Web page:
It's true that we can fall into bad thought and behavior patterns that can sabatoge our own best efforts. In fact, this is a topic I'm pondering for my next book. The idea I'm working on is about a woman that compromises her integrity While she does struggle with other people and there will be a clear antagonist that will aid her in this endeavor, the true enemy is herself. The real battle is in how her thoughts and perceptions influence her actions and attitudes. And, in my classic fashon, it will turn toward mystery with a supernatural creature (I'm considering a djinn), a way-out-there-where-the-hell-did-that-come-from turn of events and, of course, a twist somewhere. Geeze, I hope I'm not becoming my own worst enemy by becoming cliche or (gulp!) predictable after 4 books. Hmm, it might be time to mix it up a bit. We shall see.
I feel this is a good theme to run with because I've seen it over and over, not only in other people but in myself. We all have tendencies that work against us, and the devil loves to use them. Fear is a pretty universal one that we all struggle with. We get scared and that pushes us in all kinds of places we don't intend to go: Stagnation, laziness, complacancy - heck, I call fear "the devil's shovel" because it's a handy tool he uses in us to dig those ruts we find ourselves in.
Our emotions can also get us into trouble. Whether we realize it or not, emotions are learned. YES THEY ARE! When we have an emotional response to something the first time it happens, we tend to continue to have THE EXACT SAME RESPONSE every time it happens after that. They can become conditioned. For example: You have an annoying friend that tends to call you every Tuesday at 3:00. Tuesdays are busy and you tried to explain that but they don't get it, so after the first 2 calls you grow annoyed with them. So how do you feel the third week when the telephone rings at 3:00? You get annoyed, right? Before you even pick it up, you associate a 3:00 call on a Tuesday with that person that annoys you, and just the sound of that phone ringing at that time makes you angry. Maybe you wise up on Week #3 and don't answer but you're still angry when the phone rings. How dare them, you think, without even answering this week - but still, you're mad because they made you mad the last 2 weeks. So we do learn many of our emotional responses.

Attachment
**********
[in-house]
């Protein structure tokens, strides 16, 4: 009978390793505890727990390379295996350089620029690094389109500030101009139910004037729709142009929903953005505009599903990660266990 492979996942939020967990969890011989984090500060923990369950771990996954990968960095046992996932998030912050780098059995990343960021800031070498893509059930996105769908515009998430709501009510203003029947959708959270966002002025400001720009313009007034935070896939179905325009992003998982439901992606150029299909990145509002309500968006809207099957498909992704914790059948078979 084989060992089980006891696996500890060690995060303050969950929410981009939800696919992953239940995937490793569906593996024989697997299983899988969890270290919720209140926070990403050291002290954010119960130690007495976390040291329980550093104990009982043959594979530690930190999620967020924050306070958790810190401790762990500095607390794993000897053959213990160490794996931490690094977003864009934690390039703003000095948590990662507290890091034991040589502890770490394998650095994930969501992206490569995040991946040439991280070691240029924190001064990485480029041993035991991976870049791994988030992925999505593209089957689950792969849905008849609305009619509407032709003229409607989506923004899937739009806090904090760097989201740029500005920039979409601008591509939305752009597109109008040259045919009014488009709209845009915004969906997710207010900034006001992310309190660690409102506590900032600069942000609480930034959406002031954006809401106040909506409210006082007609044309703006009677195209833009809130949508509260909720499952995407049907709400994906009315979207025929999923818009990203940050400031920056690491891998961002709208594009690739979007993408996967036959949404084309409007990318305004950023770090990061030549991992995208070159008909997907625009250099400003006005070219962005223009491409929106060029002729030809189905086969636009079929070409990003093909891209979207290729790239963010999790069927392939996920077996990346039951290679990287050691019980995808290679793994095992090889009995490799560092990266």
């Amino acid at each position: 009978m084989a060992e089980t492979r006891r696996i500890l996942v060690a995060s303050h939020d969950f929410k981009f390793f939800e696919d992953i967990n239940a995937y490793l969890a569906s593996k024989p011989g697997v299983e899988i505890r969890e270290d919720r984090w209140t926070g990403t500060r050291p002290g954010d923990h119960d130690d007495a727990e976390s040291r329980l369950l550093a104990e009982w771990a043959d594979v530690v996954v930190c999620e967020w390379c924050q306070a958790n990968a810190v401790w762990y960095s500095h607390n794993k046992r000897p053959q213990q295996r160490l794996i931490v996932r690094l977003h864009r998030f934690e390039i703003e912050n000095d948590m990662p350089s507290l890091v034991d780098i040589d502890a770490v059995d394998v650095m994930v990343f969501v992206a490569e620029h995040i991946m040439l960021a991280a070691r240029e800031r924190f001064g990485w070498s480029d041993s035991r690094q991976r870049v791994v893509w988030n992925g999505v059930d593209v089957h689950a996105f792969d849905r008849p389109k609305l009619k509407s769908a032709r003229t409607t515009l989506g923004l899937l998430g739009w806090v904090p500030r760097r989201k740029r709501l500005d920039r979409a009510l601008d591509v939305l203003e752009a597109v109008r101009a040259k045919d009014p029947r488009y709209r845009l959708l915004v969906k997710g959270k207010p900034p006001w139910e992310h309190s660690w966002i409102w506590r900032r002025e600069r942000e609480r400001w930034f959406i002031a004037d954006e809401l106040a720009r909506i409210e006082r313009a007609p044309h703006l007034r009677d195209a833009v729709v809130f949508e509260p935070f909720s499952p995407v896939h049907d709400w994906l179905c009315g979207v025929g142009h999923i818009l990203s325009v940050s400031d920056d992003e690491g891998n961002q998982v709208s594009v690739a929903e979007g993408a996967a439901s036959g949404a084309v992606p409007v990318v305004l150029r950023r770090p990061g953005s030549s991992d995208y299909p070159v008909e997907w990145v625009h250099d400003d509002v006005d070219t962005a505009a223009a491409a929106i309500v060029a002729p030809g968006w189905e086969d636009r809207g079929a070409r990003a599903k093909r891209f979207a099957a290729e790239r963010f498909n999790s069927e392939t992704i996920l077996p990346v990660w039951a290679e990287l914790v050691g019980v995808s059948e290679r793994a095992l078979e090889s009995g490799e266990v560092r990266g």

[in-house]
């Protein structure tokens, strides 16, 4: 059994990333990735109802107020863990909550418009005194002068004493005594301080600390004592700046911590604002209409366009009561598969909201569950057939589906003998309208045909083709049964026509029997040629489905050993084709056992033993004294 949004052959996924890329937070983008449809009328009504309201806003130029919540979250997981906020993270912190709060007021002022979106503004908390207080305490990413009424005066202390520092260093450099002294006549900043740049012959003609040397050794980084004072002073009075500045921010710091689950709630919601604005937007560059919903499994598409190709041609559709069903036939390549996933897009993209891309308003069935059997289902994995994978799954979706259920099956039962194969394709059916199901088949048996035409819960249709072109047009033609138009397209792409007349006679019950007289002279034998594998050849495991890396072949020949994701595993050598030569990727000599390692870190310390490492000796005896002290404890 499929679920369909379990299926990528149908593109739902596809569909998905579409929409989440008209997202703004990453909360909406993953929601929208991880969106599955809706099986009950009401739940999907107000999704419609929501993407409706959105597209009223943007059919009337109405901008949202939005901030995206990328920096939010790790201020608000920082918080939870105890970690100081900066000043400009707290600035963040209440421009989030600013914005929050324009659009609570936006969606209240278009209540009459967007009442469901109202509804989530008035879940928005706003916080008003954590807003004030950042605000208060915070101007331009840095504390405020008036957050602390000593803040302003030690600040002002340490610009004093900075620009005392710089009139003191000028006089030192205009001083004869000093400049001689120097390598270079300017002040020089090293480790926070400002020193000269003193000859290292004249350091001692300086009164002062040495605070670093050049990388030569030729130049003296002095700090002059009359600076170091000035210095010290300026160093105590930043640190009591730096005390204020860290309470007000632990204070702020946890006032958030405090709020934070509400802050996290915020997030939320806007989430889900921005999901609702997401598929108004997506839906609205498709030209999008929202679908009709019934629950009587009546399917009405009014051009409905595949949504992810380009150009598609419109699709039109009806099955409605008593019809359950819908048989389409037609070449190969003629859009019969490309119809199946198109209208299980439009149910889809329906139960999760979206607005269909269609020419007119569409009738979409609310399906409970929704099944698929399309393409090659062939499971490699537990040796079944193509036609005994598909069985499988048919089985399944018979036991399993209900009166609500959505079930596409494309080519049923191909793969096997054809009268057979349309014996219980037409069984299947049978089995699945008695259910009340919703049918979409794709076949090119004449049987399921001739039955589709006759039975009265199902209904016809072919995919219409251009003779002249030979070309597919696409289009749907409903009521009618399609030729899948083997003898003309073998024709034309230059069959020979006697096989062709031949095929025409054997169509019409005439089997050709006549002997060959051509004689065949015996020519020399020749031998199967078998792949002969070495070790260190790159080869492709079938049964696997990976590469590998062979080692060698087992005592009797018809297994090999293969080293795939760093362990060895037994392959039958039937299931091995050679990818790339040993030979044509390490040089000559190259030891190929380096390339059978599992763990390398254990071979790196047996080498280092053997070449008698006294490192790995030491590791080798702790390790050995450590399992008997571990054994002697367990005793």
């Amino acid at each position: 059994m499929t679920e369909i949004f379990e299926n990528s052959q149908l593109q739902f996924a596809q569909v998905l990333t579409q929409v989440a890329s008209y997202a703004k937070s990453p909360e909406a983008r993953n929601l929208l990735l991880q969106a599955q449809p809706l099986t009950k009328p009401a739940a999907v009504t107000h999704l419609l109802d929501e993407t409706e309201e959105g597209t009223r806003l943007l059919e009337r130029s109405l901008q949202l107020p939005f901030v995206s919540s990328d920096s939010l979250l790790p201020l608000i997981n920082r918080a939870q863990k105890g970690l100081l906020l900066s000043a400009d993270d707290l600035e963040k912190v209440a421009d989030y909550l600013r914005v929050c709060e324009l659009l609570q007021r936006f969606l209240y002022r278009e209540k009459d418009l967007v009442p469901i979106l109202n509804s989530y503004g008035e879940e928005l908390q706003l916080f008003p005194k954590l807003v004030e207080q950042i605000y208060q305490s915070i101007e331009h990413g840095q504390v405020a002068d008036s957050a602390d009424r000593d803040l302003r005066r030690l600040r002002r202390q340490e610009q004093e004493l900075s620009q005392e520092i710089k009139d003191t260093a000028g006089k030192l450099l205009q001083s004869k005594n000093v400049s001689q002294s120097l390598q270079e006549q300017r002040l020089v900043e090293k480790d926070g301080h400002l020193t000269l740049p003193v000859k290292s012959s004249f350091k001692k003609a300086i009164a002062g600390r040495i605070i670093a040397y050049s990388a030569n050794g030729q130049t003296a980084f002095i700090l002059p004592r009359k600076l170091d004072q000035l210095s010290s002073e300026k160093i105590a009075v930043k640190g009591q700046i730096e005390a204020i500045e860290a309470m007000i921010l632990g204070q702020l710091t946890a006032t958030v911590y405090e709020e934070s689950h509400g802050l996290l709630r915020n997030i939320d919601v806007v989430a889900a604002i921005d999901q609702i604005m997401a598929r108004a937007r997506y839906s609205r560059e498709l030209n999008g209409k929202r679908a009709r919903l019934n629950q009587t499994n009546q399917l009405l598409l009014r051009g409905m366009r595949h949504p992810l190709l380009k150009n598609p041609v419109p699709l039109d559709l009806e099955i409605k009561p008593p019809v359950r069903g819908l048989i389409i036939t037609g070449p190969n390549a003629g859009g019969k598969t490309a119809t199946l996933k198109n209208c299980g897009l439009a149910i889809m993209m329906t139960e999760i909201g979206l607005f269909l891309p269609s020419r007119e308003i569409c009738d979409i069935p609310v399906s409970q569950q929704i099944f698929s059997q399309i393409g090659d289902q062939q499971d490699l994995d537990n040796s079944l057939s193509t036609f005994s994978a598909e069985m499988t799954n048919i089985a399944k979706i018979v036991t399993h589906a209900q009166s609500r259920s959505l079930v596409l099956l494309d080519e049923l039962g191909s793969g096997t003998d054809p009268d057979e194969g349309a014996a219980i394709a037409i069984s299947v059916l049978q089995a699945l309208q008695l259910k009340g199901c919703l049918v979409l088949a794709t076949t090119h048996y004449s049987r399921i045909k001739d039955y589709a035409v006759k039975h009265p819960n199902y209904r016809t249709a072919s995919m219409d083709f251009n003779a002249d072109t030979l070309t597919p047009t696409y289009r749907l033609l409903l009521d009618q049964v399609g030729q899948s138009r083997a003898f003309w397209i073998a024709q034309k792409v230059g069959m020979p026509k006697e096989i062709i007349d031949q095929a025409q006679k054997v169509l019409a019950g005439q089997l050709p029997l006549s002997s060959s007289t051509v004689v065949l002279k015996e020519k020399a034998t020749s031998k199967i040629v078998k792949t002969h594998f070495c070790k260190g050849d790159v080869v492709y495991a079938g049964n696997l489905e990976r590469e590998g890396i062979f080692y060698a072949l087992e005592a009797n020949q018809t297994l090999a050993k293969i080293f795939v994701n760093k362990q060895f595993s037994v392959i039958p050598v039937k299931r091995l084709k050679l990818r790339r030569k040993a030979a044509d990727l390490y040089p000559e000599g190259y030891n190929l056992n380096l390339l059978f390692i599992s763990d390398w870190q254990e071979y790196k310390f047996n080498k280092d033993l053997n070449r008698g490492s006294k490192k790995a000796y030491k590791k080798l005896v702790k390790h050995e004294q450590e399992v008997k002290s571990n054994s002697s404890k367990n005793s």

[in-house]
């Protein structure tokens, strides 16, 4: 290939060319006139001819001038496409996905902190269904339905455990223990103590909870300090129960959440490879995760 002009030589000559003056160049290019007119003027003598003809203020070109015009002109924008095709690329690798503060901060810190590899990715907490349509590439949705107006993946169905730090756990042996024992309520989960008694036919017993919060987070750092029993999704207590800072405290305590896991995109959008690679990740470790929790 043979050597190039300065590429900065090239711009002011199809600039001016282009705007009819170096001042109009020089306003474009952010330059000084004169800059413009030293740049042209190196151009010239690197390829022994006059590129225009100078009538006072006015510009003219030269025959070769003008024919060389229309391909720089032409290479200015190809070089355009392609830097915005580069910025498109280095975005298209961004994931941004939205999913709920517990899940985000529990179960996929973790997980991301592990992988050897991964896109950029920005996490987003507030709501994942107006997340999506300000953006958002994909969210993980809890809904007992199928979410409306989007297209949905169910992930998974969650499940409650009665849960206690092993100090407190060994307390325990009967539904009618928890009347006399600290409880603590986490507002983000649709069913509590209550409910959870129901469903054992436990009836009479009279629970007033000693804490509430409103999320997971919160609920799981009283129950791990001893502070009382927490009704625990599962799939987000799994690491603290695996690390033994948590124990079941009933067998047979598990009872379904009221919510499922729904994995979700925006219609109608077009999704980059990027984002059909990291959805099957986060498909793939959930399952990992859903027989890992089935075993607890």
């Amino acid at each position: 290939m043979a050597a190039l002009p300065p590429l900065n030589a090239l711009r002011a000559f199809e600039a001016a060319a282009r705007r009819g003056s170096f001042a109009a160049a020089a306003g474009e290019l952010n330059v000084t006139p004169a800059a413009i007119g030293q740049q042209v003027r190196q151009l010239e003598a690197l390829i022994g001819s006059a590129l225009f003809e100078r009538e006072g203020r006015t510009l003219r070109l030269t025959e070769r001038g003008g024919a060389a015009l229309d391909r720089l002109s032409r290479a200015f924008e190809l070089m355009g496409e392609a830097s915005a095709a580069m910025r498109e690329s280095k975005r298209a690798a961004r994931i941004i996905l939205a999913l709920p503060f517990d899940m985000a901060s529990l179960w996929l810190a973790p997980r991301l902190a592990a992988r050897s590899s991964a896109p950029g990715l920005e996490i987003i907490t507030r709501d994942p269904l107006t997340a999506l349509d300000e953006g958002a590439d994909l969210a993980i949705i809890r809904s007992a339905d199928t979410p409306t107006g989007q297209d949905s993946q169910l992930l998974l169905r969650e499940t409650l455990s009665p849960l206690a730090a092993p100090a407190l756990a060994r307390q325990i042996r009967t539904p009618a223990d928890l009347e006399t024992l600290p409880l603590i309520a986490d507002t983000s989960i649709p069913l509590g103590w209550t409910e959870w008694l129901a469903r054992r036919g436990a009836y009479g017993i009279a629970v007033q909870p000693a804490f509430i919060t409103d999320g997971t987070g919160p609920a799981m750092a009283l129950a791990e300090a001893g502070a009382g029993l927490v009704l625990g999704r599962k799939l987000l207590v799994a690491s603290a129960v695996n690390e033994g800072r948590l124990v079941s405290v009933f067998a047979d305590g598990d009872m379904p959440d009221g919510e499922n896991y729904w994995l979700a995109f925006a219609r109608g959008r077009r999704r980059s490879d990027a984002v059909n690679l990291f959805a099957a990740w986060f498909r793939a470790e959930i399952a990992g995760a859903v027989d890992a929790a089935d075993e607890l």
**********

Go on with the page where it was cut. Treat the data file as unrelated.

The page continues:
Another way we sabatoge ourselves is through wrong thoughts. This falls into that same pattern where we learn emotional responses. We do something and one or two people have an unfavorable response to it, so we avoid it in the future because "that doesn't work out." This is something I struggled with a lot when I went through my job transfer. I was at my former place a long time, so when I moved I tended to assume the people at the new place would have the same reactions and attitudes as the people at the old place. For example, the former place where I worked didn't think much of my writing. They didn't like it and even told me that it wasn't company related and to keep it out of the office. So when I moved I assumed my new colleagues would feel the same. I had to fill out a "dual employment" form when I got my book contract for Blurry, so I turned it in as quietly as possible. Imagine my surprise when my boss called me in her office and asked me to tell her more about my writing! She loved that I was doing it. In fact, it turns out that many other people there have "side ventures" and the agency regularly featured these on their internal website - they even featured me when Blurry was released and shared the link to my Amazon.com profile. (In fact, they sent out an email earlier this week asking if anybody had news or accomplishments to report so they could celebrate it at our employee appreciation picnic in a few weeks.) I was absolutely shocked by how enthusiastic and supportative my colleagues were, especially when I spent so many years in a place where I was ordered to keep it quiet. It took a while for me to get used to that, but it also made me realize the other areas where I had wrong thoughts. Even after 2 years I still struggle with that and have to stop and tell myself "remember, they aren't the same people and don't see things the same way. Be fair." Thank Got I realize it and am working through it.
Yes, there are many ways we can be our own worst enemy, and we really have to guard against that. Sometimes we even project our own faults and reactions on others - but this entry is long enough, so let's save that for next time!
I'll close with a challenge - think about it. Are there any ways where you are your own worst enemy? Do you have thoughts or reactions that work against you? Think it over. It's worth it because really, these are easy things to correct. Often just stopping and realizing it is the path to breaking the pattern.
That's all for today. Happy Friday and I hope you have a great weekend.